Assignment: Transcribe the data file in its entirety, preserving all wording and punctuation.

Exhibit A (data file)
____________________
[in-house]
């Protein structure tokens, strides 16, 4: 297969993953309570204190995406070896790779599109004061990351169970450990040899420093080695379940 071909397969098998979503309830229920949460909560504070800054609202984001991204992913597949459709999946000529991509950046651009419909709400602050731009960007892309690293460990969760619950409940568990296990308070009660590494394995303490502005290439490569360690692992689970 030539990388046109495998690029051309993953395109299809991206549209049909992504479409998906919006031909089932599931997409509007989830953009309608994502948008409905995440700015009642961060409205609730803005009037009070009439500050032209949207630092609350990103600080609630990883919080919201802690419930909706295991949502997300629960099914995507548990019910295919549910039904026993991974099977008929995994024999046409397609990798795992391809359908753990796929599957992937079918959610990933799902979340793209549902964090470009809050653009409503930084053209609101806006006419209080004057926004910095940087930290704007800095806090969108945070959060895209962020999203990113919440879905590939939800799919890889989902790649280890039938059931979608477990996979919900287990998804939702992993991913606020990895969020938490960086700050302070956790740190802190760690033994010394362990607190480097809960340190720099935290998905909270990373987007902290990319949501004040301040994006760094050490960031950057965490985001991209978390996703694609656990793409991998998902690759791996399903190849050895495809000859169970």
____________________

[in-house]
């Protein structure tokens, strides 16, 4: 297969993953309570204190995406070896790779599109004061990351169970450990040899420093080695379940 071909397969098998979503309830229920949460909560504070800054609202984001991204992913597949459709999946000529991509950046651009419909709400602050731009960007892309690293460990969760619950409940568990296990308070009660590494394995303490502005290439490569360690692992689970 030539990388046109495998690029051309993953395109299809991206549209049909992504479409998906919006031909089932599931997409509007989830953009309608994502948008409905995440700015009642961060409205609730803005009037009070009439500050032209949207630092609350990103600080609630990883919080919201802690419930909706295991949502997300629960099914995507548990019910295919549910039904026993991974099977008929995994024999046409397609990798795992391809359908753990796929599957992937079918959610990933799902979340793209549902964090470009809050653009409503930084053209609101806006006419209080004057926004910095940087930290704007800095806090969108945070959060895209962020999203990113919440879905590939939800799919890889989902790649280890039938059931979608477990996979919900287990998804939702992993991913606020990895969020938490960086700050302070956790740190802190760690033994010394362990607190480097809960340190720099935290998905909270990373987007902290990319949501004040301040994006760094050490960031950057965490985001991209978390996703694609656990793409991998998902690759791996399903190849050895495809000859169970």